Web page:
After posting my piece highlighting the House of Lords’ debate on the “Right to Control” part of the Welfare Reform Bill, I received a circular e mail (from Debbie Roberts, one of the goodies, and Programme Manager from the Eastern Development Centre) about a consultation document (title below - comical in itself) on the “Right to Control” from the Office for Disability Issues.
“MAKING CHOICE AND CONTROL A REALITY FOR DISABLED PEOPLE.”
You have to laugh because this document is all about the government, the Office for Disability Issues and all the public authorities it addresses CONTROLLING the “Right to Control.” As is the fashion these days the pertinent government department has solidly decided the direction the consultation is to go in and which particular aspects of consultation it wants control of, so it herds the consultees into its predetermined framework, lulled by the waves-on-the-shore swish swish of its oceans of sweet nothing words.
It then goes further and offers a ‘toolkit’ for those public authorities, worded as “Service providers could use the toolkit to engage with service users.” telling them this is the way to control the prescription of the “Right to Control” to those helpless disabled people down there.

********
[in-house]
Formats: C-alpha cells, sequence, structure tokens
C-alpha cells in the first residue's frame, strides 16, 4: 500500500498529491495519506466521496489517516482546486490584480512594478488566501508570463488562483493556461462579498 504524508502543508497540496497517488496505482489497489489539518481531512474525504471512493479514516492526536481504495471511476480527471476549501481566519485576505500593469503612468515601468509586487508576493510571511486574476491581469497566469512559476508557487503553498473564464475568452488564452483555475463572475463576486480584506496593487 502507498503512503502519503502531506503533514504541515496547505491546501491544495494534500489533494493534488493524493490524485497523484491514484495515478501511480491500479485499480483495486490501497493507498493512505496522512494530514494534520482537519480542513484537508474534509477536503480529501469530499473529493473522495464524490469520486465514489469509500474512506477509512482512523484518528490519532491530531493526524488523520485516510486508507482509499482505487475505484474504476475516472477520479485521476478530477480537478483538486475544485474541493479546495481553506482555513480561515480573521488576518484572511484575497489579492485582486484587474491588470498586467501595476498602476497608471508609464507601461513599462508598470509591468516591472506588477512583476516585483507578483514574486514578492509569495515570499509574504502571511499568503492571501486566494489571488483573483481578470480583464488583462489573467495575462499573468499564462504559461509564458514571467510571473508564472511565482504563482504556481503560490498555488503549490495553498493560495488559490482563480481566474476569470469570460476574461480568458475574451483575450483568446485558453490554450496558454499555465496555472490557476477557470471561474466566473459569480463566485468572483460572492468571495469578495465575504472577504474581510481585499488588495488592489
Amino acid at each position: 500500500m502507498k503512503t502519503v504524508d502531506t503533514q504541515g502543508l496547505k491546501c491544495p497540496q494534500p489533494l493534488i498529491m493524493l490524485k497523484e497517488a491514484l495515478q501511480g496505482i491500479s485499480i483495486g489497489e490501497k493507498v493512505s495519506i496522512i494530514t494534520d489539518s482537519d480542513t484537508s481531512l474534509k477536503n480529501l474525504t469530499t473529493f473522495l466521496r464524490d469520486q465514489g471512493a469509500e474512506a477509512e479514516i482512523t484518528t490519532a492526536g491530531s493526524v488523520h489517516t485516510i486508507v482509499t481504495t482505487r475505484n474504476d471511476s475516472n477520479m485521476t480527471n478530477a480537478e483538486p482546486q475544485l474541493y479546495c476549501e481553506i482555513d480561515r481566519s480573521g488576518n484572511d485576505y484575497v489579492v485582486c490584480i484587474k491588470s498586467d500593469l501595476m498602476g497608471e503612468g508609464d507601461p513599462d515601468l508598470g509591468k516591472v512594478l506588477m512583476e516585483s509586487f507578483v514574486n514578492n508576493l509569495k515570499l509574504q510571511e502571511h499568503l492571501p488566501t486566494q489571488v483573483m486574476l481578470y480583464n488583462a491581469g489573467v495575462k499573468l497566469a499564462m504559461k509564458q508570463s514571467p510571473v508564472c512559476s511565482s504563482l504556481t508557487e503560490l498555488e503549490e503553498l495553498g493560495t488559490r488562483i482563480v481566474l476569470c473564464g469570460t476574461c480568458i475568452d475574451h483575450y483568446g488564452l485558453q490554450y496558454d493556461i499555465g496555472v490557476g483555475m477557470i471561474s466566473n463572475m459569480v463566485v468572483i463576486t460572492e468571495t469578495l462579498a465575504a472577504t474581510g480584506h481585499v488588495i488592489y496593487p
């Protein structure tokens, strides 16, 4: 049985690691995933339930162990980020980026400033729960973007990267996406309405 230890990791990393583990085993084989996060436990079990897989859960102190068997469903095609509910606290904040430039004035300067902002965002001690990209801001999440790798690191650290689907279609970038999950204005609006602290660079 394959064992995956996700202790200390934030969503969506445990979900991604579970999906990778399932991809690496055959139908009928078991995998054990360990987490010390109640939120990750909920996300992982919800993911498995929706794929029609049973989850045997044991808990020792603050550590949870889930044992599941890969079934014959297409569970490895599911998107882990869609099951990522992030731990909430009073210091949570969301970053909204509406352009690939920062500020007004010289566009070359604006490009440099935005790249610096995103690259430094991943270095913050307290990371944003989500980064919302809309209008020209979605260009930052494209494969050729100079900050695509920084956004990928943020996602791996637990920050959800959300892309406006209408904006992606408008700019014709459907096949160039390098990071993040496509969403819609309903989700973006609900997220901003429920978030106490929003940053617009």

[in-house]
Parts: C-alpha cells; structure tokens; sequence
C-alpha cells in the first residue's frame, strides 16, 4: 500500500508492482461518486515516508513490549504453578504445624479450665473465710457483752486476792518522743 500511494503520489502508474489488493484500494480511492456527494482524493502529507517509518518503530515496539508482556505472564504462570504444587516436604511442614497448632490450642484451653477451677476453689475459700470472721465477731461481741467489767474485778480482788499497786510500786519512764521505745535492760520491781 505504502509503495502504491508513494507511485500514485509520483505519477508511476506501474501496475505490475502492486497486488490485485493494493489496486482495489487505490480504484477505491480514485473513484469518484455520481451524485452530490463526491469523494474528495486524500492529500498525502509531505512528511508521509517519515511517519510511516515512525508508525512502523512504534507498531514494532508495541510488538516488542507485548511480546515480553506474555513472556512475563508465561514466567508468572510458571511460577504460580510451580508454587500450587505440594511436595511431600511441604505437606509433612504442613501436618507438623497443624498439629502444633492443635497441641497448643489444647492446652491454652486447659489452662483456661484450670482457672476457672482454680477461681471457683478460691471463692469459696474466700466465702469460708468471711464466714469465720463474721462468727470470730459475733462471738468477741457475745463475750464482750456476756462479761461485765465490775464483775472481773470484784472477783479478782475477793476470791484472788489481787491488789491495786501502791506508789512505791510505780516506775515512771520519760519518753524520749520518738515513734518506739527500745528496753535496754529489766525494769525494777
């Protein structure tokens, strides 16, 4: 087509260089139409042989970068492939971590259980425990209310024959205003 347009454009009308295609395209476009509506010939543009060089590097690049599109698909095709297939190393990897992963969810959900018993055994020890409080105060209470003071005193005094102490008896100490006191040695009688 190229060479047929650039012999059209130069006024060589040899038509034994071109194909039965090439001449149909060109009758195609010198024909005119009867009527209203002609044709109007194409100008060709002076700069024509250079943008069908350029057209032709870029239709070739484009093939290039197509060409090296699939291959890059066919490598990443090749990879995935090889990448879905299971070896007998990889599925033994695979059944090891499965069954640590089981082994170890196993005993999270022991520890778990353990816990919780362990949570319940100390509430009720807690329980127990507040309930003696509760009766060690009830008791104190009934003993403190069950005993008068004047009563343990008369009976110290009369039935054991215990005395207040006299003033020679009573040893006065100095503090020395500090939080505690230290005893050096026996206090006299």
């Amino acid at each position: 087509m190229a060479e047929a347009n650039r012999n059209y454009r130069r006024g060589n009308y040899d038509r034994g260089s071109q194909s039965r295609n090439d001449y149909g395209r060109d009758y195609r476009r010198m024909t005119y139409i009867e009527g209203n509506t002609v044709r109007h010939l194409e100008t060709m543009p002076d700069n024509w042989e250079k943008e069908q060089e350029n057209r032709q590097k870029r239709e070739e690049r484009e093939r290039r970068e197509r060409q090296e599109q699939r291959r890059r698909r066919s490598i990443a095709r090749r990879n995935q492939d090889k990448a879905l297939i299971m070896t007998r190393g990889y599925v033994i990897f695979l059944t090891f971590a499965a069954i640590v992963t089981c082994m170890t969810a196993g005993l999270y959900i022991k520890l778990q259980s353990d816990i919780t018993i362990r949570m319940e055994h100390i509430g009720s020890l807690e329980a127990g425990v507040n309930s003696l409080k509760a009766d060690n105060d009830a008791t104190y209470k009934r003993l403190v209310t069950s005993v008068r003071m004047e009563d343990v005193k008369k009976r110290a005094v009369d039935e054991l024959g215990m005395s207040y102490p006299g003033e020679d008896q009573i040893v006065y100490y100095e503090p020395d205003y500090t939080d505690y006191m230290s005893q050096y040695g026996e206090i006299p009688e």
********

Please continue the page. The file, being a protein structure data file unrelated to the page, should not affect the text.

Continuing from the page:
And the laugh reaches the belly when we see that one of those predetermined aspects of consultation, “Consultation question 8,” in the main document is “Is there any legislation or are there any rules about how support if provided which might get in the way of the Right to Control,...”
Uhhhmmm. Well yes there is. Its called the Welfare Reform Bill, which is the legislation setting up the “Right to Control” and Baroness Jane Campbell has been trying to amend the bill to stop it getting in the way. This particular clause 31, inexplicably, excludes community care services from the “Right to Control.” Jane Cambell says: “ I am naturally disappointed that health and social care funding was actively excluded from the legal framework for a right to control in the Bill.” (Hansard 2nd July 09) and in this last debate of the committee stage in the Lords her amendment failed.
The government explains the exclusion of health and social care from the legislation for the “Right to Control” by saying health and social care has much other legislation. Jane Campbell is trying to put the point that none of this other legislation provides the “Right to Control” but it seems to be bouncing off chipboard eardrums.
I think this is yet another instance of the government’s determination to retain control of the “Right to Control” chimera. What about you?